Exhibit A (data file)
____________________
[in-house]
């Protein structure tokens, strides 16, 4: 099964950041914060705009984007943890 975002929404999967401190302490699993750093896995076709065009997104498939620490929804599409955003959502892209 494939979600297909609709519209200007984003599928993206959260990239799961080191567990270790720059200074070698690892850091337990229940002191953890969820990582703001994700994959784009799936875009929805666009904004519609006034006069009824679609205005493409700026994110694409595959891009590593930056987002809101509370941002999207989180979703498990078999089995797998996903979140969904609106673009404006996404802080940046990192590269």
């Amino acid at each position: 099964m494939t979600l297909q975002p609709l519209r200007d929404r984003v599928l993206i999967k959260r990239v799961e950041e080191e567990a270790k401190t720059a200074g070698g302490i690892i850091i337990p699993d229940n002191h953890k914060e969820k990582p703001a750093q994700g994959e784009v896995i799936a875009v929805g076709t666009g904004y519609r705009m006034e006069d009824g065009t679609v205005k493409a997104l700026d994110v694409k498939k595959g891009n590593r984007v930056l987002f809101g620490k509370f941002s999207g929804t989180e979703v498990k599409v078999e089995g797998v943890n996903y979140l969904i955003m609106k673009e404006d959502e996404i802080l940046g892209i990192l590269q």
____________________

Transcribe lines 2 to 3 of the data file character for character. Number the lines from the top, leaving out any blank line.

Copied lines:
């Protein structure tokens, strides 16, 4: 099964950041914060705009984007943890 975002929404999967401190302490699993750093896995076709065009997104498939620490929804599409955003959502892209 494939979600297909609709519209200007984003599928993206959260990239799961080191567990270790720059200074070698690892850091337990229940002191953890969820990582703001994700994959784009799936875009929805666009904004519609006034006069009824679609205005493409700026994110694409595959891009590593930056987002809101509370941002999207989180979703498990078999089995797998996903979140969904609106673009404006996404802080940046990192590269």
């Amino acid at each position: 099964m494939t979600l297909q975002p609709l519209r200007d929404r984003v599928l993206i999967k959260r990239v799961e950041e080191e567990a270790k401190t720059a200074g070698g302490i690892i850091i337990p699993d229940n002191h953890k914060e969820k990582p703001a750093q994700g994959e784009v896995i799936a875009v929805g076709t666009g904004y519609r705009m006034e006069d009824g065009t679609v205005k493409a997104l700026d994110v694409k498939k595959g891009n590593r984007v930056l987002f809101g620490k509370f941002s999207g929804t989180e979703v498990k599409v078999e089995g797998v943890n996903y979140l969904i955003m609106k673009e404006d959502e996404i802080l940046g892209i990192l590269q």